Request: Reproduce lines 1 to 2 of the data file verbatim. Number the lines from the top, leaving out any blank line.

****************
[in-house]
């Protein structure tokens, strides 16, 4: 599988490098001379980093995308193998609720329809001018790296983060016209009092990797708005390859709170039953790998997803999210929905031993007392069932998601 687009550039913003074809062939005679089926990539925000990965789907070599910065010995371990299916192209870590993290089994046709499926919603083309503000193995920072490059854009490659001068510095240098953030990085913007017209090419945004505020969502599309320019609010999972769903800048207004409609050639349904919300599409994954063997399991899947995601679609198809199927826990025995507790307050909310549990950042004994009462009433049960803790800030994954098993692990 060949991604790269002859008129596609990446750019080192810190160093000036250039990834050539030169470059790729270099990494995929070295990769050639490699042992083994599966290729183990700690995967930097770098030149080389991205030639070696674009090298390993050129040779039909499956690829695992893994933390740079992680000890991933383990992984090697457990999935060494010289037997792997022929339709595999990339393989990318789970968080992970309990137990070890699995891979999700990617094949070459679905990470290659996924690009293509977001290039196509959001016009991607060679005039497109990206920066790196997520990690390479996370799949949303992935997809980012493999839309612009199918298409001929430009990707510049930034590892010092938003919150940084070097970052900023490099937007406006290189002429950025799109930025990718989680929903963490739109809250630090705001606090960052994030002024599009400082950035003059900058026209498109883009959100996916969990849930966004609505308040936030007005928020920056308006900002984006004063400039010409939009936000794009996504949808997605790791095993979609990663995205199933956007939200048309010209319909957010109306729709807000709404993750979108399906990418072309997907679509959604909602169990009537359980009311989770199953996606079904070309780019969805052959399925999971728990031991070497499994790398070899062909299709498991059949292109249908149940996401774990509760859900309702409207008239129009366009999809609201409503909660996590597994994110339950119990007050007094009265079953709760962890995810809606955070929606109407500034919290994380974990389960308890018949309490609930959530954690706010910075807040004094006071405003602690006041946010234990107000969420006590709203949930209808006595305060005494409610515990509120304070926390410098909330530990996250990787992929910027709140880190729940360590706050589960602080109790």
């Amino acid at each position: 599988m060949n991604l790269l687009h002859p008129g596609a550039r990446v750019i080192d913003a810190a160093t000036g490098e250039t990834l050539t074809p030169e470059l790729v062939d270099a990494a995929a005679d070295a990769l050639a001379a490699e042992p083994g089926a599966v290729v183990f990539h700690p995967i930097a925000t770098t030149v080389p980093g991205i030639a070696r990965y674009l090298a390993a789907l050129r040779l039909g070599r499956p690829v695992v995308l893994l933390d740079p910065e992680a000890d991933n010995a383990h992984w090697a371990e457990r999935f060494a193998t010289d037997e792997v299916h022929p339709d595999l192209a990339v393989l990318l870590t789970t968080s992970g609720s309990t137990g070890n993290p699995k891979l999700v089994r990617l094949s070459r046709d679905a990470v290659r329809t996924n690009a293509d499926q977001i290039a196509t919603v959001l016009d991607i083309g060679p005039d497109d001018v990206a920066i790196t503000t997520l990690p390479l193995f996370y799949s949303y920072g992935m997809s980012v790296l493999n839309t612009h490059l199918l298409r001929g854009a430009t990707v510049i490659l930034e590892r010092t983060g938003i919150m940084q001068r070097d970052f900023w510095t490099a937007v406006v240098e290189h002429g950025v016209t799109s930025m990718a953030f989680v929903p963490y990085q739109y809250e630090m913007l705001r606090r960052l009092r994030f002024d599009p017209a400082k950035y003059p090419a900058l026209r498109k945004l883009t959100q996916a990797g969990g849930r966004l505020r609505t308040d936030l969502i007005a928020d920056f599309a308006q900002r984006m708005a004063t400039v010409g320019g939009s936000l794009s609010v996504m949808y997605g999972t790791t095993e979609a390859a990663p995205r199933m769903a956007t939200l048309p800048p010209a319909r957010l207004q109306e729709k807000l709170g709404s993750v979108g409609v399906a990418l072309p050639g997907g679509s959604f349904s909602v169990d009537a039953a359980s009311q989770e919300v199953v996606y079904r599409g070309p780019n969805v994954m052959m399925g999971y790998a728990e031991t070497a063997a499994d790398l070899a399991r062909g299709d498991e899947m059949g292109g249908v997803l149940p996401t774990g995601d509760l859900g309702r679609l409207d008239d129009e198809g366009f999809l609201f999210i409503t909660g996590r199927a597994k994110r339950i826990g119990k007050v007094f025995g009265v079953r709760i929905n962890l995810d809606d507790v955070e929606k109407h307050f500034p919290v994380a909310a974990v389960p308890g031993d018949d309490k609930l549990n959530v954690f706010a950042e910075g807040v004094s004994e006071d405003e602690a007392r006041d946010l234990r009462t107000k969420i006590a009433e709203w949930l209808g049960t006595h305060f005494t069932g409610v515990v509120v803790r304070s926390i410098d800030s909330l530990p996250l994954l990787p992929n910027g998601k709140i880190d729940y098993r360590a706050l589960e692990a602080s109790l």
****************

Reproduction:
[in-house]
């Protein structure tokens, strides 16, 4: 599988490098001379980093995308193998609720329809001018790296983060016209009092990797708005390859709170039953790998997803999210929905031993007392069932998601 687009550039913003074809062939005679089926990539925000990965789907070599910065010995371990299916192209870590993290089994046709499926919603083309503000193995920072490059854009490659001068510095240098953030990085913007017209090419945004505020969502599309320019609010999972769903800048207004409609050639349904919300599409994954063997399991899947995601679609198809199927826990025995507790307050909310549990950042004994009462009433049960803790800030994954098993692990 060949991604790269002859008129596609990446750019080192810190160093000036250039990834050539030169470059790729270099990494995929070295990769050639490699042992083994599966290729183990700690995967930097770098030149080389991205030639070696674009090298390993050129040779039909499956690829695992893994933390740079992680000890991933383990992984090697457990999935060494010289037997792997022929339709595999990339393989990318789970968080992970309990137990070890699995891979999700990617094949070459679905990470290659996924690009293509977001290039196509959001016009991607060679005039497109990206920066790196997520990690390479996370799949949303992935997809980012493999839309612009199918298409001929430009990707510049930034590892010092938003919150940084070097970052900023490099937007406006290189002429950025799109930025990718989680929903963490739109809250630090705001606090960052994030002024599009400082950035003059900058026209498109883009959100996916969990849930966004609505308040936030007005928020920056308006900002984006004063400039010409939009936000794009996504949808997605790791095993979609990663995205199933956007939200048309010209319909957010109306729709807000709404993750979108399906990418072309997907679509959604909602169990009537359980009311989770199953996606079904070309780019969805052959399925999971728990031991070497499994790398070899062909299709498991059949292109249908149940996401774990509760859900309702409207008239129009366009999809609201409503909660996590597994994110339950119990007050007094009265079953709760962890995810809606955070929606109407500034919290994380974990389960308890018949309490609930959530954690706010910075807040004094006071405003602690006041946010234990107000969420006590709203949930209808006595305060005494409610515990509120304070926390410098909330530990996250990787992929910027709140880190729940360590706050589960602080109790």